This work – one hour and forty minutes’ long, without an interval – consists of two disparate elements: one being several performers, live and onstage; another, a woman, barely alive and on film. In relation to the latter, I have to ask how one associates a star rating with a performance in which the largest, continuing visual image is a close-up, slow motion film of an actual death.
In so many ways, death is the final taboo, at least in ultra-conservative Britain. Mortality is not a subject we tend to talk about, at least, generically, as opposed to how it affects our families, friends, colleagues and those with whom we are familiar, in public life. And, yet, it is a subject widely discussed in other cultures in which death is often the cause for celebration, as much as sorrow. This work, by Alain Platel and Fabrizio Cassol, should be recognised for confronting this challenge to those of us who prefer not to confront considerations of death unless it particularly affects the hinterland of our lives.
The programme credits make clear that this show’s creators are ‘sincerely grateful to L. and her family for their exceptional candour, their deep trust and… unique support…’, which indicates that the film of L.’s death was made with her support and that of her family. Nonetheless, depicting a woman barely conscious at the beginning and lifeless at the end – jaw sagging, mouth open with the unmistakeable waxy pallor of a corpse – appears unacceptably intrusive and is deeply distressing to anyone who has witnessed the slow death of a loved one through fatal illness. The only mitigation is that we spent only one hundred minutes watching L.’s life ebb away and not the months, or even years, that such mortal deterioration usually takes. The slow-motion intimacy maximised her every discomfort: the dehydration signified by unconsciously licking lips; the difficulty in opening eyes that were almost glued shut. And, then there was the desperately poignant image of a clearly beloved stuffed toy resting on her chest. It is not exactly victim art, but it certainly lies somewhere on the spectrum towards it.
The film overshadows everything else and my advice is to close one’s eyes and listen. On stage, fourteen excellent musicians alternated between regular and lengthy periods of inactive silence, with a fascinating, alternative reality for Mozart’s Requiem mass, composed (and unfinished) in the months prior to his death. A mix of song – individual voices rather than choral (omitting the bass soloist), percussion, electric guitar, accordion and euphonium replace Mozart’s chosen instruments in Cassol’s orchestration, which is clearly masterful, having taken three years to complete, but is often unrecognisable such that the compositional skill is ambiguous. There are, however, magical, spine-tingling, musical highlights. The three lead soloists were equally impressive: beginning with the vocal clarity of New Zealand countertenor, Stephen Diaz; the polished soprano of Nobulumko Mngxekeza; and the commanding baritone presence of Owen Metsileng.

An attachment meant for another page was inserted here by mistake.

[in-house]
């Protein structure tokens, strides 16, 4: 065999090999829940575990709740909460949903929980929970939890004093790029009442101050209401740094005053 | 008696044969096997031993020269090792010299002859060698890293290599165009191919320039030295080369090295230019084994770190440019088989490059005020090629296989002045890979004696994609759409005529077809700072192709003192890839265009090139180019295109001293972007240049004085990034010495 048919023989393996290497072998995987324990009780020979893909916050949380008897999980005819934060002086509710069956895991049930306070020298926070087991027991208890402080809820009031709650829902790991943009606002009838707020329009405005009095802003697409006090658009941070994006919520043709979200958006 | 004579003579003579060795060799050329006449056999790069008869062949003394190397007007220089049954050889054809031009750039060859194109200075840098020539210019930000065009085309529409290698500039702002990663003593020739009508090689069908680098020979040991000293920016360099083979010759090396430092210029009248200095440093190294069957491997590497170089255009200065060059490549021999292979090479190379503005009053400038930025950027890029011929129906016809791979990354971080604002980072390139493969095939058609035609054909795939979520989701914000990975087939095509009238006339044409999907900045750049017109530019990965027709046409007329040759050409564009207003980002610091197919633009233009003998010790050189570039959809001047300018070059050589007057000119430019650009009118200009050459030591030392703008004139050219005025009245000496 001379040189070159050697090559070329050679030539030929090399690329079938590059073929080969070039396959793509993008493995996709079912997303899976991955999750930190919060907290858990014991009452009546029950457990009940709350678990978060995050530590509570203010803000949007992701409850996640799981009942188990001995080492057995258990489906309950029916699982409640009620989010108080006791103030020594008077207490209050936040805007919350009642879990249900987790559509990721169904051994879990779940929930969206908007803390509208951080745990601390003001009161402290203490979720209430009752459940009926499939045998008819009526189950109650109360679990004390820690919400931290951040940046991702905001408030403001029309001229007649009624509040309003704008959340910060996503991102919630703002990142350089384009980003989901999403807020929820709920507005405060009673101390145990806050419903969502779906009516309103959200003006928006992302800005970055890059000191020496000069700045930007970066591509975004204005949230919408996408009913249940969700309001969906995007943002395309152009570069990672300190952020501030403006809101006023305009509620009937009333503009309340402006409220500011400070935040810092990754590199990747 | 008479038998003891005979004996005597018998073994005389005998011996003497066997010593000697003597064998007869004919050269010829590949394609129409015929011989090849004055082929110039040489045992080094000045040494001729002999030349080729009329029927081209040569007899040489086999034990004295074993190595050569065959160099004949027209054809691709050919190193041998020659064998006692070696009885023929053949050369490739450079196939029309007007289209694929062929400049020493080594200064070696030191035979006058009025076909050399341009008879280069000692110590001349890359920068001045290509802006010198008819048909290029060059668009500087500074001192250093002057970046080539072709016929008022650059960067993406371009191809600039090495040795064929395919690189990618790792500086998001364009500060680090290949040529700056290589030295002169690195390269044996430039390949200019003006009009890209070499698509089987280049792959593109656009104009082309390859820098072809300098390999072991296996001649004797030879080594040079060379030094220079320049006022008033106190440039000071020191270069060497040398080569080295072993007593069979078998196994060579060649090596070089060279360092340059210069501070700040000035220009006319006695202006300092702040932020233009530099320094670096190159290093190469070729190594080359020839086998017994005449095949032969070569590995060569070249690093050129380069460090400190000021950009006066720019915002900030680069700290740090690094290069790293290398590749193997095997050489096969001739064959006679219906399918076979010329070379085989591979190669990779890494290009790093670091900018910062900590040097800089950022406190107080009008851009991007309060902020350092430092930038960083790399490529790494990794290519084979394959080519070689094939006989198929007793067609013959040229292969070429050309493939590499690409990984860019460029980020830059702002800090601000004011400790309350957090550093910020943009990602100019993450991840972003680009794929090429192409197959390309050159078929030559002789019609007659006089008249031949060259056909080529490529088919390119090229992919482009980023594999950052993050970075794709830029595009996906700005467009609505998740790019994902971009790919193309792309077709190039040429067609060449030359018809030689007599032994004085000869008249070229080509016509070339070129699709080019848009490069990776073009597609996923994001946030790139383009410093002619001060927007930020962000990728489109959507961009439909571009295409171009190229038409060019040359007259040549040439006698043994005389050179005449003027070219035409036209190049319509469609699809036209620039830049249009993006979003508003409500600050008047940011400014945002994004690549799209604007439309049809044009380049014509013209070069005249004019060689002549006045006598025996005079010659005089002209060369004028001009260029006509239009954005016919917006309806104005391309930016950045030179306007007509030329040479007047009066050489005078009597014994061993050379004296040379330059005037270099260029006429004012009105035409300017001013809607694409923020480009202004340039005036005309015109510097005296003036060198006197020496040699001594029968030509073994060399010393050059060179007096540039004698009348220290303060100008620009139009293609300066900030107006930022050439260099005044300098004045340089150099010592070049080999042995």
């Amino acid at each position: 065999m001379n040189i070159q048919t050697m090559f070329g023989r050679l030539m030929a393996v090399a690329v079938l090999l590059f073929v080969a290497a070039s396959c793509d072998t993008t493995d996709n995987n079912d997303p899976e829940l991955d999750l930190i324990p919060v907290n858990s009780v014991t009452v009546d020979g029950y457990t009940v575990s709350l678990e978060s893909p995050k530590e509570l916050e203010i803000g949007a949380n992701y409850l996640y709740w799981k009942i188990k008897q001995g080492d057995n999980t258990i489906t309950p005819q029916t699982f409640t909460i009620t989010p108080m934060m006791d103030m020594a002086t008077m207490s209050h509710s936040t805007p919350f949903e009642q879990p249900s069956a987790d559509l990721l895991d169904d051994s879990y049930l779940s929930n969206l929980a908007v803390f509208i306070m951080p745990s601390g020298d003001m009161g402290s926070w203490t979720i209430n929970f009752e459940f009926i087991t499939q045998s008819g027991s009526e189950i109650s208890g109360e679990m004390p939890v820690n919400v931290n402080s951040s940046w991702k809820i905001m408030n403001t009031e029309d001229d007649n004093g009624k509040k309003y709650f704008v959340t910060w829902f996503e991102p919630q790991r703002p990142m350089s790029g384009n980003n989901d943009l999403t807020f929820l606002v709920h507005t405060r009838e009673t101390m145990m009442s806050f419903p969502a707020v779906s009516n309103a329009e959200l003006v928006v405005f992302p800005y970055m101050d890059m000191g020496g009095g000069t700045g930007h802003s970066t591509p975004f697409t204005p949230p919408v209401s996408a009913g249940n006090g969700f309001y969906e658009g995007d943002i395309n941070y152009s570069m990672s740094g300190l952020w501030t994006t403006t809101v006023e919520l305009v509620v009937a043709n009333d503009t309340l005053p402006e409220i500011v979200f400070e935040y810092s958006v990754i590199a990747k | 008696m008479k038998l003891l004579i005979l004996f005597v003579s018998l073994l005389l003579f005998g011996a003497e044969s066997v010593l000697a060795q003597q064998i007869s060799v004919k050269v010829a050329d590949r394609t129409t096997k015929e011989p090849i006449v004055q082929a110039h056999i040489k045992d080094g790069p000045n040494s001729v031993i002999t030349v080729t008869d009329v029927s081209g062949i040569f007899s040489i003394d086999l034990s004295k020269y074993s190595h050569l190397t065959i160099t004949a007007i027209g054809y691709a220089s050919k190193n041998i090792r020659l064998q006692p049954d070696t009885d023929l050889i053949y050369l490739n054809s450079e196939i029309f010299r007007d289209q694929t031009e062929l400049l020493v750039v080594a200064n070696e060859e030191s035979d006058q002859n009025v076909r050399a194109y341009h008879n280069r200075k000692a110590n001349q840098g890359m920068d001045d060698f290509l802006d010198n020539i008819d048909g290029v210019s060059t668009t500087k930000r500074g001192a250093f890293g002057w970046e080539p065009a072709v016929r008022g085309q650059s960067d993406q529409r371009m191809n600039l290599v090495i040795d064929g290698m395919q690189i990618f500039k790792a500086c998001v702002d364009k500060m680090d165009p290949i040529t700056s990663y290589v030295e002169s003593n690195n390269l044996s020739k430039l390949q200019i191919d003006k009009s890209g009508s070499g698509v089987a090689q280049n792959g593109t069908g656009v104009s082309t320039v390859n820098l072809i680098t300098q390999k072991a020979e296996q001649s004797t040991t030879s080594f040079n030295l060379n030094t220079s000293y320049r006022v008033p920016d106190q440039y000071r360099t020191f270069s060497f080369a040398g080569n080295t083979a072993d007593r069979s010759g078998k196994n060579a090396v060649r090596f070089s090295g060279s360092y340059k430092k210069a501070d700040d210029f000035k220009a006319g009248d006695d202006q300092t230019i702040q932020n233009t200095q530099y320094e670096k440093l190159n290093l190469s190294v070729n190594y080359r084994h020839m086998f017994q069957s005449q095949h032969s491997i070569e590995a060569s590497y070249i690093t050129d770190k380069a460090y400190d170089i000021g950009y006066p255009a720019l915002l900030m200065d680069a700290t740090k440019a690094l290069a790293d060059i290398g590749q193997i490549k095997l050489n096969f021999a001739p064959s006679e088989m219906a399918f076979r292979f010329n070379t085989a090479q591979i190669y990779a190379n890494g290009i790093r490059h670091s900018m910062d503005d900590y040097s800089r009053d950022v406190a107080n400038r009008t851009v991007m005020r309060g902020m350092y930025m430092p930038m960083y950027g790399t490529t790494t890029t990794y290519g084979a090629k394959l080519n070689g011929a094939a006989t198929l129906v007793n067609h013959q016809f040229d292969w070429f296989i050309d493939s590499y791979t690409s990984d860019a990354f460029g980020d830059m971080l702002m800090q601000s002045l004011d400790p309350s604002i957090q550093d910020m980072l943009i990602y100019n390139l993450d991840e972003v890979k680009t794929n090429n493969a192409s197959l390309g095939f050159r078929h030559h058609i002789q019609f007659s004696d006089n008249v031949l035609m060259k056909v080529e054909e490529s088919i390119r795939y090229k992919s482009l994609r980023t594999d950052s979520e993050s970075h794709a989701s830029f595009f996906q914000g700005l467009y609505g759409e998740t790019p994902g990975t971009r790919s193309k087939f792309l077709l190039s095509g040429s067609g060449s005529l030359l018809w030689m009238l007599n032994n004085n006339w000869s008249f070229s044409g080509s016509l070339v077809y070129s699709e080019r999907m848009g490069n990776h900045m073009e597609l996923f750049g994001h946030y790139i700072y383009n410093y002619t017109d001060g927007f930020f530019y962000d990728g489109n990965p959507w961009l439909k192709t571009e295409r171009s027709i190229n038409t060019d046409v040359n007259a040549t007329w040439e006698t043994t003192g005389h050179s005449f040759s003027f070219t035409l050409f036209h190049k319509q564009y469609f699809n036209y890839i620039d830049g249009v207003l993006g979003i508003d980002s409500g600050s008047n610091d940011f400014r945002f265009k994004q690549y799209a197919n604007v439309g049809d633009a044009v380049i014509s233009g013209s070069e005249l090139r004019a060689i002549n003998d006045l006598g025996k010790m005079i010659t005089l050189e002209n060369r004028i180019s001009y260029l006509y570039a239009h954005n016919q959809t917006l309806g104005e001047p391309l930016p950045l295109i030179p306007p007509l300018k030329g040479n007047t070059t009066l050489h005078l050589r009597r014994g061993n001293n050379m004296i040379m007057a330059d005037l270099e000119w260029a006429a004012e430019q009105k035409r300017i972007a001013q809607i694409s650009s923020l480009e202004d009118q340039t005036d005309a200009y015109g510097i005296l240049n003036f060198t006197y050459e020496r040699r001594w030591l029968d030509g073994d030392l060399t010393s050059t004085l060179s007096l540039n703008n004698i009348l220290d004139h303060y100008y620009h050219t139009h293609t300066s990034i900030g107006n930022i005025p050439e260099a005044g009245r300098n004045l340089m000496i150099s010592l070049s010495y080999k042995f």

The stage was studded with a pattern of grey, coffin-shaped platforms of varying heights, in a grid that was interrupted by a space that housed the drum set. Some of the platforms had indistinct materials resting on them, which performers touched and held to their noses. The musicians stood or sat on the platforms, danced upon them or lay, facing the screen. This was a concert with movement rather than a danced performance but when let loose to move, Boule Mpanya – in particular – did so with great athleticism, control and a distinctive, hip-hop-based, movement quality.
There was little overt interaction between the 14 performers and the dying woman on screen although, periodically, some performers would turn and motion towards her, sometimes as if in encouragement or even as a celebratory gesture. But, mostly, there seemed little or nothing to connect the two entities. To be brutal, I would have preferred the stage show to have been left alone and L. to have been left to die without this subsequent exposure to paying audiences.